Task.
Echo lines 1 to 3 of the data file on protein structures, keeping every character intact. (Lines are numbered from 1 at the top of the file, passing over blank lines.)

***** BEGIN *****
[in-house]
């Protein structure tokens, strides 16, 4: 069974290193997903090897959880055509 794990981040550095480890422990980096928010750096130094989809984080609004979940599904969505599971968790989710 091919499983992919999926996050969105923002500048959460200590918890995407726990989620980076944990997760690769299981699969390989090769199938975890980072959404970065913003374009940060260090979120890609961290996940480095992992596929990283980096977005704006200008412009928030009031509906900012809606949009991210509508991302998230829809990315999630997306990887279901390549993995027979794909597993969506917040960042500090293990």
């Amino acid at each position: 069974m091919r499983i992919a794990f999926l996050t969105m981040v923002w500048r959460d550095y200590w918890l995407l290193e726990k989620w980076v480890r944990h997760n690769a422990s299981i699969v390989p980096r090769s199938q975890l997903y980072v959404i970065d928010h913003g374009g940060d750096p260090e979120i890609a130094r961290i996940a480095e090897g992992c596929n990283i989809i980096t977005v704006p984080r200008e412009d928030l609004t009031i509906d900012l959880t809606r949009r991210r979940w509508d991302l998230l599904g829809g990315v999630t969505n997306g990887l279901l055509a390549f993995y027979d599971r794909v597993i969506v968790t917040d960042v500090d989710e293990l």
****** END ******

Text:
[in-house]
């Protein structure tokens, strides 16, 4: 069974290193997903090897959880055509 794990981040550095480890422990980096928010750096130094989809984080609004979940599904969505599971968790989710 091919499983992919999926996050969105923002500048959460200590918890995407726990989620980076944990997760690769299981699969390989090769199938975890980072959404970065913003374009940060260090979120890609961290996940480095992992596929990283980096977005704006200008412009928030009031509906900012809606949009991210509508991302998230829809990315999630997306990887279901390549993995027979794909597993969506917040960042500090293990």
């Amino acid at each position: 069974m091919r499983i992919a794990f999926l996050t969105m981040v923002w500048r959460d550095y200590w918890l995407l290193e726990k989620w980076v480890r944990h997760n690769a422990s299981i699969v390989p980096r090769s199938q975890l997903y980072v959404i970065d928010h913003g374009g940060d750096p260090e979120i890609a130094r961290i996940a480095e090897g992992c596929n990283i989809i980096t977005v704006p984080r200008e412009d928030l609004t009031i509906d900012l959880t809606r949009r991210r979940w509508d991302l998230l599904g829809g990315v999630t969505n997306g990887l279901l055509a390549f993995y027979d599971r794909v597993i969506v968790t917040d960042v500090d989710e293990l």